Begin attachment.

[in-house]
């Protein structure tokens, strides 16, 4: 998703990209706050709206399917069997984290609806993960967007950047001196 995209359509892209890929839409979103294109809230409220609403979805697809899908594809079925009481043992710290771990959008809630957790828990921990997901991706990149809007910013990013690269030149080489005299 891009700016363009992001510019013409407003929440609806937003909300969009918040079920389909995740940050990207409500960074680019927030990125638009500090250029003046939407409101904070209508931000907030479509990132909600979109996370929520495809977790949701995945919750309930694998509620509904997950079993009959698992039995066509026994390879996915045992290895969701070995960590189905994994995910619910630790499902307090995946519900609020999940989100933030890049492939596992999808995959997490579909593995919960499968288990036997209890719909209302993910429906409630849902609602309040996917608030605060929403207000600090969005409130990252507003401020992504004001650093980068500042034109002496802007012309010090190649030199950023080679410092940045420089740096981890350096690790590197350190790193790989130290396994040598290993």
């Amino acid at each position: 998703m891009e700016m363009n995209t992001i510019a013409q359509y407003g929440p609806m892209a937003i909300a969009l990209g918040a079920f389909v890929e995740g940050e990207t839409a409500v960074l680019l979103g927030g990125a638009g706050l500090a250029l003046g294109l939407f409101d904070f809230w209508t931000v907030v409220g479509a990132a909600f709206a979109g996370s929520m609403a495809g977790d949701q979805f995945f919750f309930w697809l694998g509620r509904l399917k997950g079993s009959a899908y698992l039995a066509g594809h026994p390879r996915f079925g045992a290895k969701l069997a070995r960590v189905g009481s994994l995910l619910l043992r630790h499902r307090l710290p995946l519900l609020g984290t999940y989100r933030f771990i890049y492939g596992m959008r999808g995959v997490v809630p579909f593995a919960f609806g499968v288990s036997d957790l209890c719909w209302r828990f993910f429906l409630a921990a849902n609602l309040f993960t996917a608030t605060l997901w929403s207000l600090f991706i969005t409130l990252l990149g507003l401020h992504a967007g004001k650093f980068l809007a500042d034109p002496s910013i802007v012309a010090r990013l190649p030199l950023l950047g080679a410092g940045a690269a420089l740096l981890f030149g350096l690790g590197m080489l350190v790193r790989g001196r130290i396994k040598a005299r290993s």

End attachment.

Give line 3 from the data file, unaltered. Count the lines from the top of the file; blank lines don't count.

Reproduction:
């Amino acid at each position: 998703m891009e700016m363009n995209t992001i510019a013409q359509y407003g929440p609806m892209a937003i909300a969009l990209g918040a079920f389909v890929e995740g940050e990207t839409a409500v960074l680019l979103g927030g990125a638009g706050l500090a250029l003046g294109l939407f409101d904070f809230w209508t931000v907030v409220g479509a990132a909600f709206a979109g996370s929520m609403a495809g977790d949701q979805f995945f919750f309930w697809l694998g509620r509904l399917k997950g079993s009959a899908y698992l039995a066509g594809h026994p390879r996915f079925g045992a290895k969701l069997a070995r960590v189905g009481s994994l995910l619910l043992r630790h499902r307090l710290p995946l519900l609020g984290t999940y989100r933030f771990i890049y492939g596992m959008r999808g995959v997490v809630p579909f593995a919960f609806g499968v288990s036997d957790l209890c719909w209302r828990f993910f429906l409630a921990a849902n609602l309040f993960t996917a608030t605060l997901w929403s207000l600090f991706i969005t409130l990252l990149g507003l401020h992504a967007g004001k650093f980068l809007a500042d034109p002496s910013i802007v012309a010090r990013l190649p030199l950023l950047g080679a410092g940045a690269a420089l740096l981890f030149g350096l690790g590197m080489l350190v790193r790989g001196r130290i396994k040598a005299r290993s």